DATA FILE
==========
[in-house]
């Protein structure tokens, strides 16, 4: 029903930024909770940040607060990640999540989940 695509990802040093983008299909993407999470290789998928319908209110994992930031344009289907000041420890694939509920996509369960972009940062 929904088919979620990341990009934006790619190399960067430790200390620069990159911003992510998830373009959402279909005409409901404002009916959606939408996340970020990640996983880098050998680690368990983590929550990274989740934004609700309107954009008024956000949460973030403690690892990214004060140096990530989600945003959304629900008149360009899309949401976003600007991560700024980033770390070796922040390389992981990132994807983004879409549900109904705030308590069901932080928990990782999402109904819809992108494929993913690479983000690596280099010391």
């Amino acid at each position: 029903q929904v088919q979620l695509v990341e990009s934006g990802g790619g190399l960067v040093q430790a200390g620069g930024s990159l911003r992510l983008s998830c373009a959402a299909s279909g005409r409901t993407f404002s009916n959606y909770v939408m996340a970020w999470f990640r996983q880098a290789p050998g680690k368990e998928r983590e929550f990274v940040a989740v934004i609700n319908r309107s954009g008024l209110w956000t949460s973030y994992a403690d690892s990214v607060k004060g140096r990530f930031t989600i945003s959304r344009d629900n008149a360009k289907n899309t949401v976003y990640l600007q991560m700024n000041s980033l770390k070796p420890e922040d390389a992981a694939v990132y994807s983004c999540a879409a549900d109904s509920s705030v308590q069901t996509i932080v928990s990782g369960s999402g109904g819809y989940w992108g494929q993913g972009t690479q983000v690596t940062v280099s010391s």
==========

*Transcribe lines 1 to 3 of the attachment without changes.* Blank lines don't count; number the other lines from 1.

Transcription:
[in-house]
């Protein structure tokens, strides 16, 4: 029903930024909770940040607060990640999540989940 695509990802040093983008299909993407999470290789998928319908209110994992930031344009289907000041420890694939509920996509369960972009940062 929904088919979620990341990009934006790619190399960067430790200390620069990159911003992510998830373009959402279909005409409901404002009916959606939408996340970020990640996983880098050998680690368990983590929550990274989740934004609700309107954009008024956000949460973030403690690892990214004060140096990530989600945003959304629900008149360009899309949401976003600007991560700024980033770390070796922040390389992981990132994807983004879409549900109904705030308590069901932080928990990782999402109904819809992108494929993913690479983000690596280099010391």
């Amino acid at each position: 029903q929904v088919q979620l695509v990341e990009s934006g990802g790619g190399l960067v040093q430790a200390g620069g930024s990159l911003r992510l983008s998830c373009a959402a299909s279909g005409r409901t993407f404002s009916n959606y909770v939408m996340a970020w999470f990640r996983q880098a290789p050998g680690k368990e998928r983590e929550f990274v940040a989740v934004i609700n319908r309107s954009g008024l209110w956000t949460s973030y994992a403690d690892s990214v607060k004060g140096r990530f930031t989600i945003s959304r344009d629900n008149a360009k289907n899309t949401v976003y990640l600007q991560m700024n000041s980033l770390k070796p420890e922040d390389a992981a694939v990132y994807s983004c999540a879409a549900d109904s509920s705030v308590q069901t996509i932080v928990s990782g369960s999402g109904g819809y989940w992108g494929q993913g972009t690479q983000v690596t940062v280099s010391s």